Florida passes Gail’s Law, for sexual assault evidence collection, storage, statewide database

Florida

(AP Photo/Gerry Broome)

TAMPA, Fla. (WFLA) — A new Florida law signed by Gov. Ron DeSantis makes changes to the policies in place for sexual offense investigations and how to collect and store sexual offense evidence.

Going forward, HB 673, also called Gail’s Law, makes it so that the Florida Department of Law Enforcement must create and maintain a statewide database to track sexual offense evidence kits, and requires FDLE to keep alleged victims and others notified about, and have access to, information about those kits.

The law requires that FDLE create and maintain the database for SAKs, and that said database tracks the location, processing status, and storage of each evidence kit. Once the database is implemented, the evidence must be tracked throughout the criminal justice process, beginning with the time it is collected for an investigation.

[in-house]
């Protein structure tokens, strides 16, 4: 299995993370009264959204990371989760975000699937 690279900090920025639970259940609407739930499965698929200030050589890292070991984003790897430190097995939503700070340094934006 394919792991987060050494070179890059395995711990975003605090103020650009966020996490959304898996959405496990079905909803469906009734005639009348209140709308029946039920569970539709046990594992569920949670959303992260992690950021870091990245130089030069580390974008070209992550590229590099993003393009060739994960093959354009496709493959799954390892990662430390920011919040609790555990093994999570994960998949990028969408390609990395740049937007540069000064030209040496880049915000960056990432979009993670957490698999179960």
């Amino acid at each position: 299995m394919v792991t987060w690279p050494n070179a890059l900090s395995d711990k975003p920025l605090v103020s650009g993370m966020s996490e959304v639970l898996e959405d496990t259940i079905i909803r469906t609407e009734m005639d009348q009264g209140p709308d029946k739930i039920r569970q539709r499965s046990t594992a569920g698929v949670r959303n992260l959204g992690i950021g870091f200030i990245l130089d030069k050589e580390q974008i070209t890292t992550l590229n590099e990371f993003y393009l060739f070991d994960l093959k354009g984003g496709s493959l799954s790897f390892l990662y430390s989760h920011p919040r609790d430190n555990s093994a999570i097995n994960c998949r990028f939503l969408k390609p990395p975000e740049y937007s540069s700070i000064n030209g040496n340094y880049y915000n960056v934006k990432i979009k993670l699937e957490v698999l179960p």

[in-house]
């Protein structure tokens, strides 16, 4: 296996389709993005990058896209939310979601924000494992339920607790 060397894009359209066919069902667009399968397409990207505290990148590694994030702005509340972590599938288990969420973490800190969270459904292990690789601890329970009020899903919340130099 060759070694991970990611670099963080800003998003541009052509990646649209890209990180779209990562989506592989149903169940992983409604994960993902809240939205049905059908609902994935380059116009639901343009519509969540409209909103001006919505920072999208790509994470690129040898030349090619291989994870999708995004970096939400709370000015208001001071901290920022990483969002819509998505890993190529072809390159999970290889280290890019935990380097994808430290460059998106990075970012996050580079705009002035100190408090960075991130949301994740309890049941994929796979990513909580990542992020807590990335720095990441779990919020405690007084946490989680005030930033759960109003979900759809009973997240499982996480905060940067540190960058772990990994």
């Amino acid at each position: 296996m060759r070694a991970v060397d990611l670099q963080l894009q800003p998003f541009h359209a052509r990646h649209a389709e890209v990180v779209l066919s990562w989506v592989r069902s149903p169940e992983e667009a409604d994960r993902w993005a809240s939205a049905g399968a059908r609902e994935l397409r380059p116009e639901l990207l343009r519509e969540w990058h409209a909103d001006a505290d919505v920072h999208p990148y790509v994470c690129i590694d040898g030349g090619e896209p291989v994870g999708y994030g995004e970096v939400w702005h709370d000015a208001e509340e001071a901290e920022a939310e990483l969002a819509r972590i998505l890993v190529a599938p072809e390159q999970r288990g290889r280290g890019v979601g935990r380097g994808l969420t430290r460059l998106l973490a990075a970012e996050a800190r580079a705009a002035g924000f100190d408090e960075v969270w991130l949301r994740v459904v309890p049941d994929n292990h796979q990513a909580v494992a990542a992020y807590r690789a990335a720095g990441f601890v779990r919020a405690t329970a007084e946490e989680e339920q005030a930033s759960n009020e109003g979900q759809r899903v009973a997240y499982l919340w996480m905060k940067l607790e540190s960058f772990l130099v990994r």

Law enforcement agencies will have access to the statewide database and alleged victims, those who reported the crime to law enforcement, will be able to access the database, too.

By law, the database must be up and running by July 1, 2023 and the FDLE, must adopt rules establishing the requirements for each entity that participates in the database. Those entities are defined as “law enforcement agencies, medical facilities, crime laboratories, and any other facilities that collect, receive, maintain, store, or preserve sexual offense evidence kits,” as required by the department.

FDLE will also be required to ensure that each alleged victim is notified of the existence of the database and provided with instructions on how to access it. They must also be told that they are entitled to information about the evidence kit, including its testing status, tracking information, and any DNA matches to someone that investigators believe is a suspect or person of interest.

Notification of DNA matches can only tell alleged victims that a match has occurred, and may not provide identifying information. The law says that notification may be delayed up to 180 days after a match if investigators believe it will negatively impact the investigative process.

Participation by FDLE may be phased in in initial participation for tracking the kits based on region, volume of kits, or other “appropriate classifications” but all entities in the chain of custody for the sexual offense evidence kits must fully participate in the database no later than one year after its creation.

FDLE can apply for grant funds to assist in implementation, if necessary.

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